Group type Hired

Lobbyist (%)


spending on


Business corporations 77 $1,040,105
Unions 46 $490,987

It was also identified that the more the corporations employed external lobbying firms the more these corporate class have friends in senior government offices. Unions which represent the interests of workers were seen to be the least likely to enjoys such high government status friends. On average, businesses were seen to employ up to six times the number of covered

Officials compared to labor unions. By taking a look at lobbying expenditures one can clearly see the level of imbalance in terms of resources favoring business: lobbying expenditures averaging $1about million double that of labor unions. So far, we see that business corporations on top of having control over a substantial amount of material resources also has easier access and better grip on policy makers (Wilson,2003).

Beyond the Financial Incentive

Based on popular accounts, the interest-group as a system mostly focuses on monetary resources: their strong point and influence tactic on the government being campaign contributions whereby they get one of their own elected in political seats. Dr. Li Ji’s 2013 where she explains the terms soft and hard power which is seen in play. As opposed to the U.S which spends to a tune of about $500 million in every election year via campaign contributions, Australia can be said to be more inclined on soft ball technique with its lobby group is more focused on promoting the interests of its members with an annual revenue estimated to average $11.4 million (Beder, S. and Cahill,2005). However, this inherent and most common relationship that we see between money and politics is not as simple as it seems. This is mainly because where huge sums of money are put forward on one side, the other end often rise up in numbers mobilizing themselves as well (though clearly not always the case) (Beder, S. and Cahill,2005).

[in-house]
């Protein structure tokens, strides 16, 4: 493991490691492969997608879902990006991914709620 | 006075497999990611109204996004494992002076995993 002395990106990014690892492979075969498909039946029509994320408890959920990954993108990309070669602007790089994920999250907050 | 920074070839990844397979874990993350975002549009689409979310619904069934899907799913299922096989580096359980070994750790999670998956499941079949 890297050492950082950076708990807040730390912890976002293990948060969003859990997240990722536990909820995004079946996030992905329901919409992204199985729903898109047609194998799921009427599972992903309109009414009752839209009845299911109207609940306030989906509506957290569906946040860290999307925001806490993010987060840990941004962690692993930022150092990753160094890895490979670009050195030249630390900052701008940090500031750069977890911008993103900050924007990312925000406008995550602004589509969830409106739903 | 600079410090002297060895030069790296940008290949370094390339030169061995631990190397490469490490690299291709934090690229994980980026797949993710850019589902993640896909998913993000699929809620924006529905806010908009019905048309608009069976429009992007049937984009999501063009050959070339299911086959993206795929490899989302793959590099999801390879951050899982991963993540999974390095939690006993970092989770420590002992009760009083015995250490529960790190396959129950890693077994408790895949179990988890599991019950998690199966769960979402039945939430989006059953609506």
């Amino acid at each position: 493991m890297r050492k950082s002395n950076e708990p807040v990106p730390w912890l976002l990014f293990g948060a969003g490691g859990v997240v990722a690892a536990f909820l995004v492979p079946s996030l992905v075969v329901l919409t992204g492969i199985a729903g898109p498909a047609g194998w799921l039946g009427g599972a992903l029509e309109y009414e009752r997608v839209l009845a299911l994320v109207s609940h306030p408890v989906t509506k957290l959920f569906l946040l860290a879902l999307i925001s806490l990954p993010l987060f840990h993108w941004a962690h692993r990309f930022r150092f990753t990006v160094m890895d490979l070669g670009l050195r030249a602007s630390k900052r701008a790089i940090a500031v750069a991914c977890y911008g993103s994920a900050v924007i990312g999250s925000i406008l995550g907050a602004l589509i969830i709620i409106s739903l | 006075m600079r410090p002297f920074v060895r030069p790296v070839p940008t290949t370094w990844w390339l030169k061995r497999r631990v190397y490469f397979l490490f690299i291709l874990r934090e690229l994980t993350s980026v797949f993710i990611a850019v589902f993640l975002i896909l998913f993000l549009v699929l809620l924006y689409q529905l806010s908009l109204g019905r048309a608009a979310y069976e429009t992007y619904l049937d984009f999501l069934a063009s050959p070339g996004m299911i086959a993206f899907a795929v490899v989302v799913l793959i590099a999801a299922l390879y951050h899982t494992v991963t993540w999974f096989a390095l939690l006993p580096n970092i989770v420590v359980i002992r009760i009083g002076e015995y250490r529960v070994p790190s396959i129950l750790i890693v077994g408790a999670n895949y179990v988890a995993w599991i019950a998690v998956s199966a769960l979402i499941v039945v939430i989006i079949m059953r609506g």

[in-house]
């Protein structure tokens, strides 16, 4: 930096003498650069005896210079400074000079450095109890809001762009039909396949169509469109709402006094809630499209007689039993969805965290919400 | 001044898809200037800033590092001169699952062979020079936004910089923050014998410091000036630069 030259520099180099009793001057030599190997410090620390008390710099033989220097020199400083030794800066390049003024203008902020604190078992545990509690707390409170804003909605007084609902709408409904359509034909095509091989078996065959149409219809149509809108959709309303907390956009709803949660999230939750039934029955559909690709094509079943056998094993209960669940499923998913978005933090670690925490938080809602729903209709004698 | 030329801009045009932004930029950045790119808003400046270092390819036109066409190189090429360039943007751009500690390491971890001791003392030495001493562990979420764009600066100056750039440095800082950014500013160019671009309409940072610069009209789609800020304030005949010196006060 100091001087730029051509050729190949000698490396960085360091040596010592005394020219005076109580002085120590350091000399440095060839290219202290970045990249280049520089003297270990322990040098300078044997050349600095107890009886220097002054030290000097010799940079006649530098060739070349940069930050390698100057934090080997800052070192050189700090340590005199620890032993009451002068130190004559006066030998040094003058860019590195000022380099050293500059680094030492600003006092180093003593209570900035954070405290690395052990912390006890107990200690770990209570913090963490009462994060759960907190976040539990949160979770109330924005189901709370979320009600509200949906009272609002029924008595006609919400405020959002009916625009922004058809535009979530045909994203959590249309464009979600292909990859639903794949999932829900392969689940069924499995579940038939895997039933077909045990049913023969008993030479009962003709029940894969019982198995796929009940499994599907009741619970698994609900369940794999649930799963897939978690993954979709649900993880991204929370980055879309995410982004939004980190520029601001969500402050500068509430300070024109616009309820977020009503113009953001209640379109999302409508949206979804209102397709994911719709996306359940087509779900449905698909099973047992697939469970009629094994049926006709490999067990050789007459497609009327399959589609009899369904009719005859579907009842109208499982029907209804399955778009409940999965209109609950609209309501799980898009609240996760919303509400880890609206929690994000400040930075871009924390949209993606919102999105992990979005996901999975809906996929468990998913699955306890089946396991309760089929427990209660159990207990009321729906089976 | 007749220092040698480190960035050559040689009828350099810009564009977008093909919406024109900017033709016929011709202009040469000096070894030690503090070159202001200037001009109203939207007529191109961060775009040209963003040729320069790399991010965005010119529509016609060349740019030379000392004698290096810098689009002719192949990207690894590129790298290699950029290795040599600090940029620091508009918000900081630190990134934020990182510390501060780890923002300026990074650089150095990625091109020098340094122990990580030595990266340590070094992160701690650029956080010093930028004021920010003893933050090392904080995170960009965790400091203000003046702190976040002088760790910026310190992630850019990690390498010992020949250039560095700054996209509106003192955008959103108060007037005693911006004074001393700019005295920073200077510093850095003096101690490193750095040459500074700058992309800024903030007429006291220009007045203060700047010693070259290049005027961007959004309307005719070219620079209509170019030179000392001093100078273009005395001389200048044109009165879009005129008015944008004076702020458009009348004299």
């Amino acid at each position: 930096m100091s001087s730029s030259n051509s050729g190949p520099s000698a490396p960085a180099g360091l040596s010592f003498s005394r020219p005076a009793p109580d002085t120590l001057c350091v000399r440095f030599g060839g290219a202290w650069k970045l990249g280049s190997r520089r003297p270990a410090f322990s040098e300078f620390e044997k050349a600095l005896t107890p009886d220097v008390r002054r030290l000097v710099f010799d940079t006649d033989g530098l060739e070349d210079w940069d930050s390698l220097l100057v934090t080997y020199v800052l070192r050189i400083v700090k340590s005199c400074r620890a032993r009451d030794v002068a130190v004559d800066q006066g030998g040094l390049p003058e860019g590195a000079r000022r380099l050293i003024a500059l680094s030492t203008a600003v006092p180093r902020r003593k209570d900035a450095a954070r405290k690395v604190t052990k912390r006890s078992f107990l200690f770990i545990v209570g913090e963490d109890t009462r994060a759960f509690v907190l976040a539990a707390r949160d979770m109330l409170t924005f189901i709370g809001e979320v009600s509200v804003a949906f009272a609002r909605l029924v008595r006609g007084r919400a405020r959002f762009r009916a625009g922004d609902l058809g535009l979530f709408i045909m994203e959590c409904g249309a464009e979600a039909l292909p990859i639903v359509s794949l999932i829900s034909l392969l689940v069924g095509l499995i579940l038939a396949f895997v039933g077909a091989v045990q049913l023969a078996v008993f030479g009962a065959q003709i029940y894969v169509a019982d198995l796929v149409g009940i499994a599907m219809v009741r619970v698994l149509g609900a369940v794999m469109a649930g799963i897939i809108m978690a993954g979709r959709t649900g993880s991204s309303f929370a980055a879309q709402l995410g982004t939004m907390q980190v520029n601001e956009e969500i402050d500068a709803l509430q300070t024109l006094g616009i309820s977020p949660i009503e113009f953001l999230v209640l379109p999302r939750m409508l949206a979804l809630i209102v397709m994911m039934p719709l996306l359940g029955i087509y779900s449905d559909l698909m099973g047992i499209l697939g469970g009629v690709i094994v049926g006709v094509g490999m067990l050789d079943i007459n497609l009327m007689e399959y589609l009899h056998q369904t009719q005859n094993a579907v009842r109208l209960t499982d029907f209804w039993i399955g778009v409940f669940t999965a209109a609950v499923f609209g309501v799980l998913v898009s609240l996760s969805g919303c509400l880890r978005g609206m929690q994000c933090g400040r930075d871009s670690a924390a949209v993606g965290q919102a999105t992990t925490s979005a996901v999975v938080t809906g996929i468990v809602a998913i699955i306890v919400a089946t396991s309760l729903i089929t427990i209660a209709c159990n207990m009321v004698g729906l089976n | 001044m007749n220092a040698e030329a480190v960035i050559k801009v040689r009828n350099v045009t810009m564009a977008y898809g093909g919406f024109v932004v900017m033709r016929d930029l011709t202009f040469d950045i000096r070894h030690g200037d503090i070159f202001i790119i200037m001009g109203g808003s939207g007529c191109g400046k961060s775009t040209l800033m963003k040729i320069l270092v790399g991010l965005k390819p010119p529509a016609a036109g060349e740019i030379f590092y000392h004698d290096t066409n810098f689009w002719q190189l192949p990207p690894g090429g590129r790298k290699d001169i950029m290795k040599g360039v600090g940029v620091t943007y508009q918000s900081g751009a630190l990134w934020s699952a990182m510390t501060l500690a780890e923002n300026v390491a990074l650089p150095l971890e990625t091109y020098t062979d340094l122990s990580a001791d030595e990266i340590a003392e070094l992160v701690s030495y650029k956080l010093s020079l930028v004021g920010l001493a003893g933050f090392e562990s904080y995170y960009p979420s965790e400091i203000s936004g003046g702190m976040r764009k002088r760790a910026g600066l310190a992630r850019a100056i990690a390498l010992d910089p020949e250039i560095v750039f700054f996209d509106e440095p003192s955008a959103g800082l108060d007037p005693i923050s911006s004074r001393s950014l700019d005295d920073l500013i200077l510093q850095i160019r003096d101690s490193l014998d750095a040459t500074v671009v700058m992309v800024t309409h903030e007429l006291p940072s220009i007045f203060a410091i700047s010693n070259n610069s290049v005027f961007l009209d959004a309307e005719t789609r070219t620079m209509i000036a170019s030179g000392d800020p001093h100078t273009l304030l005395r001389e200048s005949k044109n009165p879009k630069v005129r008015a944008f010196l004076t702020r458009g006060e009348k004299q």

They showed that businesses make up more of the registrants in Australia’s Advocacy community compared. But at the end of the day based on how pressing the issues are trade unions in Australia usually effectively mobilizes and utilizes their strength which is in numbers through channels such as strikes or go slow effectively cutting off the corporations’ money hence power (Beder, S. and Cahill,2005).

There is no doubt that money is power and that the rich and wealthy have more opportunities to utilize their access to policymakers and politicians than other interest groups in society. However, very few officials in government have the unilateral authority of producing the policy changes the elite business class might try to push through by lobbying. This is where the ordinary citizen through their groups may decide to flex their muscle (McCormick, 1991).

Why Resources May Appear Not to Matter